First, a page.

I was rather bracing myself for this one, given Houellebecq's reputation for misanthropy and, well, nastiness. But it wasn't anything like as bad as I had feared it might be.
True, the protagonist is very unpleasant; a contemporary French comedian who employs a certain ambiguity in whether he is mocking or practising misogyny, anti-Semitism and Islamophobia. But the plot turns out to be about his unintended involvement in the setting up of a new religion, and its reverberations centuries later when humanity has been largely replaced by enhanced clones. (Or has it? - seems to me one of the implicit questions, especially given the epilogue exploring the future world in a little more detail.)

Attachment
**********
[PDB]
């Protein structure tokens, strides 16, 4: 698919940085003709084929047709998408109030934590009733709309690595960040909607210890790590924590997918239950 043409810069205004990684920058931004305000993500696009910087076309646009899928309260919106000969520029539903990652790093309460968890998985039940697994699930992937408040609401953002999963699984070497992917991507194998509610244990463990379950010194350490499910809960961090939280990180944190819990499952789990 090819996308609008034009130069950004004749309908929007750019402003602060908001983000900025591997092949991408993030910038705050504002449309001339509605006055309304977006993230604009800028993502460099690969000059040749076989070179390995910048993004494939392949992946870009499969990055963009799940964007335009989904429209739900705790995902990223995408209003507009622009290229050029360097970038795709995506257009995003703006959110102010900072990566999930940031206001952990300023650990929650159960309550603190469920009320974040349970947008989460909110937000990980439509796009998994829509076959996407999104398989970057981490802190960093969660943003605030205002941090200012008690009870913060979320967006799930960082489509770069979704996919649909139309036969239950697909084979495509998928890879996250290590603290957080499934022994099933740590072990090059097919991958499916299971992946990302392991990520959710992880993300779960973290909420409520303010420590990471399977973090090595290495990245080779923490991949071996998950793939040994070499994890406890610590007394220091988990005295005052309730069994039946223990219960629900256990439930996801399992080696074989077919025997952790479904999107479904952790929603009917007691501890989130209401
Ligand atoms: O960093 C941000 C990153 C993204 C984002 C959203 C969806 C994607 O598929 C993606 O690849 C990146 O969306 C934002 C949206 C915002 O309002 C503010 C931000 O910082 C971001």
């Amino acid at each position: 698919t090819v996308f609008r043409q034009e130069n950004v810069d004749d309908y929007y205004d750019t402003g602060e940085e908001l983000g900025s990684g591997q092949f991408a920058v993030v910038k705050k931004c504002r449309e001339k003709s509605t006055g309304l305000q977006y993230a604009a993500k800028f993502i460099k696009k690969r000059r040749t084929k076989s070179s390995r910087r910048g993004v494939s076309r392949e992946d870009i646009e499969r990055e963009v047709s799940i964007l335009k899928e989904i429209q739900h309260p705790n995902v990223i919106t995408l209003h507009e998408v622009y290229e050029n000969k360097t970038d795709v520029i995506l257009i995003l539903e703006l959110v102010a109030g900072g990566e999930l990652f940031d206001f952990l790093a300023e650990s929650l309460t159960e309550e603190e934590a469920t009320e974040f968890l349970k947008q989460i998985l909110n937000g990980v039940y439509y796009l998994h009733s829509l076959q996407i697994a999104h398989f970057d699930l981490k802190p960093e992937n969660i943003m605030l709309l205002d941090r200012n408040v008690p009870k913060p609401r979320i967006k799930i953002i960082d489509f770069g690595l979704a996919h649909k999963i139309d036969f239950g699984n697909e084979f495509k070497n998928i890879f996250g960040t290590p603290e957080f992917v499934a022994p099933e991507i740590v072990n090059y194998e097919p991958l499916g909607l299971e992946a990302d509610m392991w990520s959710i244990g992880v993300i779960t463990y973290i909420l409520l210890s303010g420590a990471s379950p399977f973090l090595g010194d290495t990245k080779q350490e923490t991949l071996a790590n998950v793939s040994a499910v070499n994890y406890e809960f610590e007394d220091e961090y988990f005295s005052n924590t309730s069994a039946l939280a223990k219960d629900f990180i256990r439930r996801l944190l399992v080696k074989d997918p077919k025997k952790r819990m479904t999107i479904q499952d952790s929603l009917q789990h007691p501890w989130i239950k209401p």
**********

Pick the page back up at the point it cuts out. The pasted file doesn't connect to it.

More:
I still didn't especially like this book, but I thought it tapped into a lot of interesting ideas and literary precedents, and there were sufficient hints that the author and narrator are different people with different views that I was not utterly appalled.